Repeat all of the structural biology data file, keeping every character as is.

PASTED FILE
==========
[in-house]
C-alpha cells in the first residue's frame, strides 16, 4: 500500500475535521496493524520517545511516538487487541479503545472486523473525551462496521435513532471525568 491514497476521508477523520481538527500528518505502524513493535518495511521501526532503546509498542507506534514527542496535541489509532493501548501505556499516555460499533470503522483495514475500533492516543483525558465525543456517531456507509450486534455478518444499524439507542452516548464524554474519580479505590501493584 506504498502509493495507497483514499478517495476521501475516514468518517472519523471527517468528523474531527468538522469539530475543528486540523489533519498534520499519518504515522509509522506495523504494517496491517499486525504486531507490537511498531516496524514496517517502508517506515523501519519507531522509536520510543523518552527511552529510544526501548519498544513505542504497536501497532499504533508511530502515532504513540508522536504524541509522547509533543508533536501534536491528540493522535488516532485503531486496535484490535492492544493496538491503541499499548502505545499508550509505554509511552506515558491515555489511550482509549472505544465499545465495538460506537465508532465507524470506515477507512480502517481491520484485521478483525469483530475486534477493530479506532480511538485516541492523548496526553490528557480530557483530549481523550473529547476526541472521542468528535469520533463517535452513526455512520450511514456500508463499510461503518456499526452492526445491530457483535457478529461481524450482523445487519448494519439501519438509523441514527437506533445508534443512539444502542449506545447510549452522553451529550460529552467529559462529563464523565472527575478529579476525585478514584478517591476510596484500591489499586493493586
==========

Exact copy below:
[in-house]
C-alpha cells in the first residue's frame, strides 16, 4: 500500500475535521496493524520517545511516538487487541479503545472486523473525551462496521435513532471525568 491514497476521508477523520481538527500528518505502524513493535518495511521501526532503546509498542507506534514527542496535541489509532493501548501505556499516555460499533470503522483495514475500533492516543483525558465525543456517531456507509450486534455478518444499524439507542452516548464524554474519580479505590501493584 506504498502509493495507497483514499478517495476521501475516514468518517472519523471527517468528523474531527468538522469539530475543528486540523489533519498534520499519518504515522509509522506495523504494517496491517499486525504486531507490537511498531516496524514496517517502508517506515523501519519507531522509536520510543523518552527511552529510544526501548519498544513505542504497536501497532499504533508511530502515532504513540508522536504524541509522547509533543508533536501534536491528540493522535488516532485503531486496535484490535492492544493496538491503541499499548502505545499508550509505554509511552506515558491515555489511550482509549472505544465499545465495538460506537465508532465507524470506515477507512480502517481491520484485521478483525469483530475486534477493530479506532480511538485516541492523548496526553490528557480530557483530549481523550473529547476526541472521542468528535469520533463517535452513526455512520450511514456500508463499510461503518456499526452492526445491530457483535457478529461481524450482523445487519448494519439501519438509523441514527437506533445508534443512539444502542449506545447510549452522553451529550460529552467529559462529563464523565472527575478529579476525585478514584478517591476510596484500591489499586493493586